Virginia Intermont president talks financial woes

Major decisions ahead for school

Virginia Intermont president talks financial woes

BRISTOL, Va. - A local college is mere weeks away from a major turning point for its future and its ability to stay in business. 

Financial problems have become the plague Virginia Intermont can't seem to cure. With its accreditation on probation, school administrators are faced with a major task to make the numbers balance. "Low expendable net assets, and its depreciation on the books mostly due to the equine program," describes President Clorisa Phillips. 

Ironically it's the equestrienne program that Virginia Intermont has become known for that is saddling the school with many financial burdens. 

It's accounting issues that Phillips says date back decades and can't be turned around overnight. "To change drastically it would take major gifts," says Phillips. 

Strapped for cash, the school now uses payment plans with vendors to keep services operating and is often issuing paper checks to pay employees because they are slower than direct deposit. "We paid all employees; we pay them on time, if they don't pick up the check we mail it," explained Phillips.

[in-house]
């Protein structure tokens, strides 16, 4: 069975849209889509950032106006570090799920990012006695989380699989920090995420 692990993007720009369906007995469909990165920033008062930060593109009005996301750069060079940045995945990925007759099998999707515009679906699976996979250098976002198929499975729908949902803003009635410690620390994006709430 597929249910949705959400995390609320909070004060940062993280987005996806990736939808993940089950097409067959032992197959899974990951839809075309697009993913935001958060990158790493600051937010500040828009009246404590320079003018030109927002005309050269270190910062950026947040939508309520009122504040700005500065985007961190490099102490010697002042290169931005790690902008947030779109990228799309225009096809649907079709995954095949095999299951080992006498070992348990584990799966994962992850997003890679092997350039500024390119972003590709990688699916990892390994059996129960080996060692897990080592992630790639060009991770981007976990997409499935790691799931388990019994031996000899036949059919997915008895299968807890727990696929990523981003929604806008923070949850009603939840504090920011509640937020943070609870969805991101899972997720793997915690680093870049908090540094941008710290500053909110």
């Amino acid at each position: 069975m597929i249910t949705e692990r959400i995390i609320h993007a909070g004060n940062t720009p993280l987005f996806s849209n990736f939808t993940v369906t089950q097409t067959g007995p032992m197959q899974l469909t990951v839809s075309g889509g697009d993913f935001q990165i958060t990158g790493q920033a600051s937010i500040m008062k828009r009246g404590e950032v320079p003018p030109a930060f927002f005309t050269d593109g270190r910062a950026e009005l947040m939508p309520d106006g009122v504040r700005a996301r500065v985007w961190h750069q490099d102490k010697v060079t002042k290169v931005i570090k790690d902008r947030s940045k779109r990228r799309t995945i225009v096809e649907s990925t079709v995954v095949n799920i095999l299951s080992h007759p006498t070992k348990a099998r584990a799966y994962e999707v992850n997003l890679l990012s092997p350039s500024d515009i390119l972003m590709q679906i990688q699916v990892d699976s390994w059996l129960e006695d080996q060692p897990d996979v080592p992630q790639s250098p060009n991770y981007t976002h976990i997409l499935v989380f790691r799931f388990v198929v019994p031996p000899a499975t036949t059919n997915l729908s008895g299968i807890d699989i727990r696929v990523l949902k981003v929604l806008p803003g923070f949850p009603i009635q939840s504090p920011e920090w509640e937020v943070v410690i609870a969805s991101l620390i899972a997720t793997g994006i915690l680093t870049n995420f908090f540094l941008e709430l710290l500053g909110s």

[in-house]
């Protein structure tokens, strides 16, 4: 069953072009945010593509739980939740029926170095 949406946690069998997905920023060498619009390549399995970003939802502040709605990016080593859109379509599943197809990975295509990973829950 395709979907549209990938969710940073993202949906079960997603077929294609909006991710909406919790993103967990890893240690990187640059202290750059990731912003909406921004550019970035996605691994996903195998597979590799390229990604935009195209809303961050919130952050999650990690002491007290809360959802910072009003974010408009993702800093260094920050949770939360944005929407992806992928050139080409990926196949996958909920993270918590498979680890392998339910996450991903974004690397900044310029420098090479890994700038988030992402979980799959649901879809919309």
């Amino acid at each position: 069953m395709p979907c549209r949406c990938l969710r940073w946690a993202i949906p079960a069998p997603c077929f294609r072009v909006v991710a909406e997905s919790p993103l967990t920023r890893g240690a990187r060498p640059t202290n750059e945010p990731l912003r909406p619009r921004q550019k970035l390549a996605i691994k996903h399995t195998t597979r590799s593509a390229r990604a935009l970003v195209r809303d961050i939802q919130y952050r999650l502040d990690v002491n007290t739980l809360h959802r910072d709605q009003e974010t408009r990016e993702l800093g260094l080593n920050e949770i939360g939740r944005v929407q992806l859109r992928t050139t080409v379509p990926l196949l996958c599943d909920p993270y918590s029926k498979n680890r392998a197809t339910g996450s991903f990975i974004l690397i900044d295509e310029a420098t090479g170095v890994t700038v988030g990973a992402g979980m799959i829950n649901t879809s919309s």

Because of the financial straits, Phillips has previously asked some employees to delay cashing their paycheck, but she says that is not a general practice. 

The school has no endowment, leaving it to rely heavily on fundraising; Phillips says that is greatly hampered by the fact that only four percent of alumni give back, an amount that's only a fraction of what is typical. "Outside funding agents see alumni don't give, they go through the process of 'Why should we give?'" Phillips said. 

Virginia Intermont must submit its next report on turning the financial tide by May 15 to the accreditation board and a month and a half later they'll receive one of three answers: 

probation is lifted, probation is continued, or accreditation is terminated.    

"VI needed to change, and needs to change drastically in the way it operates," Phillips said. She says everything is on the table, including her own tenure. 

She won't yet offer specifics about what's being discussed and stopped short of directly answering if Virginia Intermont could merge with another school.  "The trustees and I are looking at all of the options," said Philips. "We would be remiss if we didn't, but closing is not one of those options." 

Virginia Intermont started the fall semester with 459 students. Phillips says the accreditation probation led to a larger than expected number of students leaving the school before the start of the spring semester. 

But they have seen a larger than expected number of non-traditional students, such as adults, enroll. 

The school is trying to raise money as quickly as possible.

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